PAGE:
Feb.15—the World Health Organization authorizes the AZ vaccine for use in low and middle-income countries.
Mar. 15—European countries temporarily halt administration of the AZ vaccine amid anecdotal scary reports of blood clots in people who received the vaccine. Despite no compelling evidence to point to the vaccine causing those adverse events, health authorities in multiple countries, fearing the worst, shut down mass vaccinations with the AZ product, partly to allay public fears.
Mar. 22—AZ reports the long-awaited results from the US, Peru and Chile, in 32,000 participants. The top-line efficacy of 79 percent looks solid, if not spectacular. Some public health experts, like Ashish Jha at Brown University, cheer this development as a step toward vaccinating the world.
For sure, 79 percent is solid efficacy. The more vaccines we have, the better. But before getting too excited, I want to see some more details on how the vaccine is performing against the variants and in subpopulations and what the immunogenicity data look like.
Part of me really prefers to withhold judgment for now, wondering if there’s another shoe to drop. Given the track record, it makes sense to wait and see for what the FDA staff come up with when they comb through the dataset with a kind of rigor that makes peer-review look like a stroll in the park.
Not only is the FDA rigorous, it has a long institutional memory. It can really put the screws to companies behind the scenes in multiple ways.
That’s one of the important lessons I learned many years ago in an FDA law class at Harvard Law School taught by Peter Barton Hutt, the attorney at Covington and a legendary former FDA counsel. (I’m not a Harvard Law graduate, but was able to audit classes at MIT and Harvard during the 2005-2006 academic year via the Knight Science Journalism Fellowship at MIT).
I practically heard shades of Peter Barton Hutt and FDA staff sharpening their pencils this morning when I watched a TV appearance by Anthony Fauci.
“The FDA is going to very, very carefully go over all of these data,” Fauci said, “You can rest assured, that the FDA will apply a great deal of scrutiny in every aspect of these data.”
Fauci is surely aware that while the US public may have forgotten some of AZ’s missteps, the FDA has not.
Even if the company turns in a thorough and squeaky-clean application and regulators agree that it deserves an Emergency Use Authorization (the most likely outcome), that will be just one step in building back public trust.
Yesterday morning, on cue with the company press release, the NYT published an op-ed from Heidi Larson, the preeminent voice on vaccine hesitancy.
There’s a lot of work to do in building vaccine trust, she wrote.
[Update 6:45 am PT, Mar. 23: After this column was published, the National Institute of Allergy and Infectious Disease issued the following statement: “AstraZeneca may have included outdated information from that trial, which may have provided an incomplete view of the efficacy data. We urge the company to work with the DSMB to review the efficacy data and ensure the most accurate, up-to-date efficacy data be made public as quickly as possible.” AstraZeneca responded with its own statement, saying it would provide more updated data within 48 hours.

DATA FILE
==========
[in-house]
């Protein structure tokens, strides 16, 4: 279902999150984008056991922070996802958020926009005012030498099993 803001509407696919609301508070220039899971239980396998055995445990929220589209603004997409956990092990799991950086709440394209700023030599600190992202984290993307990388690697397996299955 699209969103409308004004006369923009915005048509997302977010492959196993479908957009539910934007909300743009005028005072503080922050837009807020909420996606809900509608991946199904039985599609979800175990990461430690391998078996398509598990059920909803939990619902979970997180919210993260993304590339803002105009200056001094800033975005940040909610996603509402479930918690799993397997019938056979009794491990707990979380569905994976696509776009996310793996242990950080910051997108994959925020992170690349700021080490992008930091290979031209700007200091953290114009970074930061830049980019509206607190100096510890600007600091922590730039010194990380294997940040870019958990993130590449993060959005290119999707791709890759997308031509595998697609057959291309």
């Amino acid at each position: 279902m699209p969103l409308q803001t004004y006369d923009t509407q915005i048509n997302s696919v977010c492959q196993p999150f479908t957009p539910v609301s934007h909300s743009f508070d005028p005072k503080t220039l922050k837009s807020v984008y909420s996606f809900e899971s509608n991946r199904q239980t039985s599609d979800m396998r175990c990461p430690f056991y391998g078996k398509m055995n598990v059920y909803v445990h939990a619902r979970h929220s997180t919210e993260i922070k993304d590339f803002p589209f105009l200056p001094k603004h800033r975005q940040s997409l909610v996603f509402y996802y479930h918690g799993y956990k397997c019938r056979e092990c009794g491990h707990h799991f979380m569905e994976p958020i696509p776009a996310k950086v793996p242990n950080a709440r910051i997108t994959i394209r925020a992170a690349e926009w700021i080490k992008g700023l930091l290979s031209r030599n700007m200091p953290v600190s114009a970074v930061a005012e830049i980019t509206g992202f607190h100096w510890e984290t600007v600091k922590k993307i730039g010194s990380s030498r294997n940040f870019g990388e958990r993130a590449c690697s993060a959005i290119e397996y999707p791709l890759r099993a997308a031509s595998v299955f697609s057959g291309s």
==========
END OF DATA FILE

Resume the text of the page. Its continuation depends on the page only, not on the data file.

Taicang, China and San Diego-based Connect Biopharma raised $191 million in an IPO at $17 a share. The company is working on T-cell driven inflammatory diseases. Qiming Venture Partners, RA Capital Management, and Advantech Capital were among the principal shareholders heading into the liquidity event. Shares inched up to $18.61 at yesterday’s close.
Dallas, Texas-based Instil Bio, the developer of T-infiltrating lymphocyte therapies for cancer, raised $320 million in an IPO at $20 a share. It climbed to $26.80 at yesterday’s close, with a market valuation of $3.3 billion. CEO Bronson Crouch controls the Curative Ventures entity that holds 29.7 percent ownership in the company after the IPO. The other big stakeholders in the company include Venrock, CPMG and Vivo Capital.
Somerville, Mass.-based Finch Therapeutics, a microbiome therapeutics developer, raised $128 million in an IPO at $17 a share. A member of the Walton family, heirs to the Walmart fortune, is among the big winners in this IPO. Shares traded up to $19.15 at yesterday’s close.
Boston Immune Technologies and Therapeutics (BITT) said it completed a $10 million Series A/A1 financing to develop novel antibodies against members of the TNF superfamily. BeiGene participated, along with Hatteras Venture Partners and EGP Investments.
Malvern, Penn.-based Xylocor Therapeutics said it completed a $41.9 million Series A round to advance its gene therapy for coronary artery disease. Fountain Healthcare Partners led and was joined by new investors Longwood Fund and Lumira Ventures.
Seattle-based Dexcare, a new digital health startup, said it raised $20 million in investment led by Define Ventures. The round included Frist Cressey Ventures, Kaiser Permanente Ventures, SpringRock Ventures and Providence Ventures. DexCare describes itself in a statement as “an intelligent digital care operating system that manages health system capacity and demand across all lines of care.” It was developed internally at Providence, a large hospital chain on the West Coast, in 2016 and is now being spun out aas a business with a half-dozen customers.